The proposed scorecard, which the council is set to review on Feb. 8, also gives a slight preference to mixed-use projects that include housing, retail and cultural amenities such as art galleries and studios. The council will also review on Feb. 8 the proposed administrative guidelines for the new office cap, which is set to remain in place for either two years or until the adoption of the city's updated Comprehensive Plan.

Even without the office cap, Jay Paul's proposal for 2747 Park still has several hurdles to clear before it wins the city's approval. Last month, the city's Architectural Review Board discussed and generally lauded the proposed design for the new building. At the same time, board member Peter Baltay expressed concerns that the new development is effectively an office building going up in a zone that was intended for light-industrial use. He said he would not be able to support a finding showing that the project complies with the city's zoning policies -- a requirement of the board's approval (the board did not take any votes on the project at that meeting).

"This is a speculative office building, and I think it's a fairly handsome one as it's coming along," Baltay said. "I don't necessarily disagree with that use, but I don't think it's for us to ignore (the requirement for zoning compliance)."

Comments

39 people like this
Posted by Hallelujah
a resident of College Terrace
on Feb 5, 2016 at 8:23 am

Thank heaven! Maybe there IS a God!!!


12 people like this
Posted by Council Watcher
a resident of Another Palo Alto neighborhood
on Feb 5, 2016 at 10:50 am

More evidence that the office cap was a overreaction to a trend that may not materialize. How much does this reduce the "looming pipeline" that Council was so worried about?

In the meantime, the Council still has done nothing to deal with the traffic we already have. Preventing people from building office buildings in the future doesn't do anything to address today's traffic issues. If companies just react to higher prices by putting more people in existing buildings, it won't do anything to address future traffic issues, either.

How about the Council shift its laser-like focus on reducing the number of jobs and focus on reducing traffic instead?


24 people like this
Posted by Bike Commuter
a resident of Ventura
on Feb 5, 2016 at 11:06 am

As a daily bike commuter who travels on Park Blvd. I am very concerned about the increase in traffic along this heavily-used "Bike Boulevard".

The newly constructed 100,000 SF Park Plaza will generate lots of traffic on already congested Park Blvd, and cyclists and pedestrians will need more safety measures than a few signs and a traffic signal.

Commuters taking Caltrain will NOT backtrack to CAL Ave. to walk to their offices on Park Blvd. They will continue to use Sheridan despite the lack of ANY sidewalks.

Better safety measures during construction and after MUST BE REQUIRED FOR THIS AREA!


18 people like this
Posted by Janet L
a resident of Mountain View
on Feb 5, 2016 at 12:47 pm

Janet L is a registered user.

"Commuters taking Caltrain will NOT backtrack to CAL Ave. to walk to their offices on Park Blvd. They will continue to use Sheridan despite the lack of ANY sidewalks."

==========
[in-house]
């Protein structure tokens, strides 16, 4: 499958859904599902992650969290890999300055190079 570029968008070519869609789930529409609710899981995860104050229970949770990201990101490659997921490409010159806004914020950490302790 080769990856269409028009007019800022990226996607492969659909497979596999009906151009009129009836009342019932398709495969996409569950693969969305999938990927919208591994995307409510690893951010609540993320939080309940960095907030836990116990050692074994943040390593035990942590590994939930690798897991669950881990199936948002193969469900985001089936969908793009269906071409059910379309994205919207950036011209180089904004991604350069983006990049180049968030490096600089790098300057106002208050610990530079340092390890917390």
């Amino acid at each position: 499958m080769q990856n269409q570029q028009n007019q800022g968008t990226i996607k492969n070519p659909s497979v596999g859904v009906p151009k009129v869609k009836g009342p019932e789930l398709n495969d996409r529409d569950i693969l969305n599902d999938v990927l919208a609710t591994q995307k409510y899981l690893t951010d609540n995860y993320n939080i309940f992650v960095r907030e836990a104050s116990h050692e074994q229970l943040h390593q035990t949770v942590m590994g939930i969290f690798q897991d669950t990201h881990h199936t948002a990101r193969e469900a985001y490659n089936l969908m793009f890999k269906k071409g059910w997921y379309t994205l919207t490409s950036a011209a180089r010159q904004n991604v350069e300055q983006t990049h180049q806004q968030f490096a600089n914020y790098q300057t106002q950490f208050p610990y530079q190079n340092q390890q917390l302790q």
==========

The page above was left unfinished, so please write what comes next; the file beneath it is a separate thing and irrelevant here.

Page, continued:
Amen. It's unbelievable that city engineers would accept people having to walk an extra 5 minutes on what's otherwise a 3 minute walk. Especially when added delays to cars are measured in seconds are seen as problematic.

Is it any surprise that people choose to drive when we continue to prioritize driving instead of making it convenient, pleasant and safe to walk, bike and take transit.


14 people like this
Posted by Rose
a resident of Mayfield
on Feb 5, 2016 at 1:41 pm

Good points. And why aren't there any sidewalks on Sheridan if we are truly trying to get people to use public transportation? We must make this transportation center (Cal Ave) safe for pedestrians and cyclists. The city must not compromise on this. We can't let the Jay Paul building on Sheridan crowd up close to the street like the Alma and East Meadow project looms over the road!


7 people like this
Posted by JS
a resident of Another Palo Alto neighborhood
on Feb 5, 2016 at 5:32 pm

The City's zoning for 2747 Park Blvd. is GM (General Manufacturing). The GM zoning classification was created decades ago (1950s?) when there was manufacturing in this country. The City's Municipal Codes states, "The GM general manufacturing district provides for light manufacturing, research and commercial service uses. Office uses are very limited in order to maintain the district as a desirable location for manufacturing uses."

The GM zoning is archaic; allowing a hodge lodge of uses including warehouses, religious institutions, service yards, animal care (including boarding and kennels), day care, general business services, mortuaries and funeral homes, ATM machines, business and trade schools. How many of the just-described uses are "Manufacturing"? Virtually none of these kinds of businesses have occupied any property on the Park Blvd. corridor for the past 30 years - further indication that the GM zoning classification is out of touch with reality. Nowadays, there is no distinction between research and development, office, technology, etc. All are uses where people sit at a computer.